So I used my little rolling pin (I’ll include that link, too. It’s a cute little rolling pin that’s only eleven inches long so it’s easier to use than a big one.) to roll the sheets out a little. They basically ended up a few inches bigger on all sides.
Then I laid slices of Chao plant-based cheese onto the pastry, leaving about an inch border all the way around. I love Chao because it actually melts. A lot of vegan cheeses don’t. If you aren’t a plant-based eater, a fabulous replacement would be slices of smoked gouda. That’s what I used on my Mushroom Onion and Gouda Tart several years ago. It makes a creamy, delicious base! But Chao is a wonderful alternative!
Add half of the onions to each pastry. I just used my hands because it was easier.
Lay the tomatoes on top in a single layer.
I sprayed the exposed edges with baking spray (If you are not eating plant-based, you can brush the edges with an eggwash instead) before baking for 30-35 minutes. Then I removed both sheet pans from the oven and I garnished them with a chiffonade of fresh basil (Don’t be scared. Here’s what a chiffonade is: grab a handful of basil and roll it tightly into a bundle. Then slice the bundle into really thin slices. That’s it. Seriously.). Garnishing just means sprinkling the little slices (they are kind of like little ribbons) on top of the tomatoes.
Now that I’ve talked you through it, here’s the actual recipe!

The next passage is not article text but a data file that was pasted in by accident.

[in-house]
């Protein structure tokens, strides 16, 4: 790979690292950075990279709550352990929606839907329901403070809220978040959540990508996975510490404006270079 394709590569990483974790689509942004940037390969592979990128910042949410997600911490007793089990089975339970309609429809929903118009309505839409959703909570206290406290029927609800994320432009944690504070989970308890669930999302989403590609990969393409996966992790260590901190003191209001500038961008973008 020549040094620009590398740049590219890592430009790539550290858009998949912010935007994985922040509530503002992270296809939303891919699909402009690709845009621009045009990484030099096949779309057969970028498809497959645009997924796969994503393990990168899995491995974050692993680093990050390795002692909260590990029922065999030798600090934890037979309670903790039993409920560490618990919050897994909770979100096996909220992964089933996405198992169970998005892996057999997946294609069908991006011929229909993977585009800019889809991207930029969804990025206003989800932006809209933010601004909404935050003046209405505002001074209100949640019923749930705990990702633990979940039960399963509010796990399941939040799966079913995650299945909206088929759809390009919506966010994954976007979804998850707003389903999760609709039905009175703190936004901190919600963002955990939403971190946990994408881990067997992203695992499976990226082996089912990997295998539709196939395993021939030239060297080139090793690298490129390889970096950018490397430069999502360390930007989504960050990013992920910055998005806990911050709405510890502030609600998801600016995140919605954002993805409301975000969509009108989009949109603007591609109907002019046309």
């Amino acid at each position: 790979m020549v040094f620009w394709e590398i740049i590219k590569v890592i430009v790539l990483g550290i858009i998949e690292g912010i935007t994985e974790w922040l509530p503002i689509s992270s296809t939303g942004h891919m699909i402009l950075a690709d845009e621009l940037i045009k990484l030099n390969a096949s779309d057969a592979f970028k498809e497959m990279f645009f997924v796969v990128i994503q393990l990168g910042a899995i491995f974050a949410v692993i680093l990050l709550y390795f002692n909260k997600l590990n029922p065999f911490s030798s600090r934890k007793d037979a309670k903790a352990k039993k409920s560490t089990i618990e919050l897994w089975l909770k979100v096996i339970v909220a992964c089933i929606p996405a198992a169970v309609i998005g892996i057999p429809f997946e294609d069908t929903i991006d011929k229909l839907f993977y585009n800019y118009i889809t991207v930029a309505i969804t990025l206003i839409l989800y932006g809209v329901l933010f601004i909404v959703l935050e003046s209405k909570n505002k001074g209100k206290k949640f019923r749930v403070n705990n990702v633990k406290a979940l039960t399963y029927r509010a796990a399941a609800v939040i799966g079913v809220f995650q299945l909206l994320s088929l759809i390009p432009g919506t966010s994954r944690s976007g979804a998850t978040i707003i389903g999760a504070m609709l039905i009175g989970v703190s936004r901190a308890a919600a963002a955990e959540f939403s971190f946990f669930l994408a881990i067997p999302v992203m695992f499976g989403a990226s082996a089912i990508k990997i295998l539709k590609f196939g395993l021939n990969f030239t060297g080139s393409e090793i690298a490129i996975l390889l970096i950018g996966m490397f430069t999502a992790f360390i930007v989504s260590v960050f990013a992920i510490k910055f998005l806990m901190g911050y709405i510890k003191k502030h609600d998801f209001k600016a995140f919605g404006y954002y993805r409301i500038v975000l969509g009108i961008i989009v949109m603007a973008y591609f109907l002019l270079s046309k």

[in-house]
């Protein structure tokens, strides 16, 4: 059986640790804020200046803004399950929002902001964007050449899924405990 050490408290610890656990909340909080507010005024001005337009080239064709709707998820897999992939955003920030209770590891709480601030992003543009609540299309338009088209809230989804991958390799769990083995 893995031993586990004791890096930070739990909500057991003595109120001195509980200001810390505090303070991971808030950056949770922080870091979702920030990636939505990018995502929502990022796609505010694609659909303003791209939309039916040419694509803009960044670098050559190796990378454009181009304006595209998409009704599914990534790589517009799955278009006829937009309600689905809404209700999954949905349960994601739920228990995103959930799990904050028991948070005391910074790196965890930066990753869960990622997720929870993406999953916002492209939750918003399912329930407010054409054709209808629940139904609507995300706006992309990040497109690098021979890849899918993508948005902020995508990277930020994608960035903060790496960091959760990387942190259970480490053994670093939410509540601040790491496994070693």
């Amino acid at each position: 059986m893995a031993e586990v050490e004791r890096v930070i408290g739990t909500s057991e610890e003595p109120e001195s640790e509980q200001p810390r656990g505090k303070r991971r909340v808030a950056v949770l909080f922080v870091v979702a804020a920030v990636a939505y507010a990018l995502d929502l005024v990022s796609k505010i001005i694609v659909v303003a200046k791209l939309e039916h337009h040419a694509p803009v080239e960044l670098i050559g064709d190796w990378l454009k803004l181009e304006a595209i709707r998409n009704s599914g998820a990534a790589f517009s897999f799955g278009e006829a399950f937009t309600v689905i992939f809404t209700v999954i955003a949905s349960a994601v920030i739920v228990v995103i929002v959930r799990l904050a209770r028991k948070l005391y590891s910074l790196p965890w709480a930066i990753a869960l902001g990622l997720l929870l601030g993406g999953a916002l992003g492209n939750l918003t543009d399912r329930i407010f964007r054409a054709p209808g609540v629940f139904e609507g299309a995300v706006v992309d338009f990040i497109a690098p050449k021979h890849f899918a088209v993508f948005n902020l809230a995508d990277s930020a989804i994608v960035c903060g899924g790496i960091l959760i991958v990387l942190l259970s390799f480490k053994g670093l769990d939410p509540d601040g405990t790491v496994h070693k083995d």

Tomato and Onion Tart
- Puff Pastry, completely thawed (I used 2 sheets and made two tarts)
- Chao cheese slices
- 2 thinly-sliced fresh tomatoes
- 1 large onion, diced small
- Fresh basil
About thirty minutes before you start cooking, slice the tomato thinly and lay slices on paper towels. Salt slices lightly. Flip over and salt second side. This will draw out the moisture so your pastry doesn’t get soggy.
Preheat oven to 400°.
Prepare a large baking sheet by using a silicone baking mat or parchment or foil sprayed with baking spray. Set aside. I made two pastries, so I used two sheet pans.
In a small skillet, drizzle olive oil and add 1 large, diced onion. Stir occasionally over high heat until onions are brown and tender. Leave for about 15 minutes to cool.
Place a thawed sheet of puff pastry onto the prepared pan and use a rolling pin (or bottle or heavy glass) to roll the pastry out just a bit. Repeat with second sheet, if making two.
Lay slices of cheese onto the pastry, leaving a 1-inch border. Layer on half the onions on each pastry. Add a layer of tomatoes.
Spray the border with baking spray.
Bake for 30-35 minutes – or until exposed pastry is golden.
Remove from oven.
Chiffonade a handful of fresh basil (Roll the basil leaves into a tight bundle and slice thinly). Sprinkle basil over the tarts.
Cut into squares to serve.
Michael really didn’t think he was going to like this because it was different than his usual fare, but he ended up loving it! Not only is the flavor of the onions, tomatoes, and basil great, it also has that creamy, dreamy cheese layer as a base. It really is spectacular! And it looks a lot more fancy than it actually is.
Try this awesome dish while the tomatoes are still tomatoes and they aren’t living some sad, half life on the produce shelves!
Silicone Baking Mats:
Small Rolling Pin: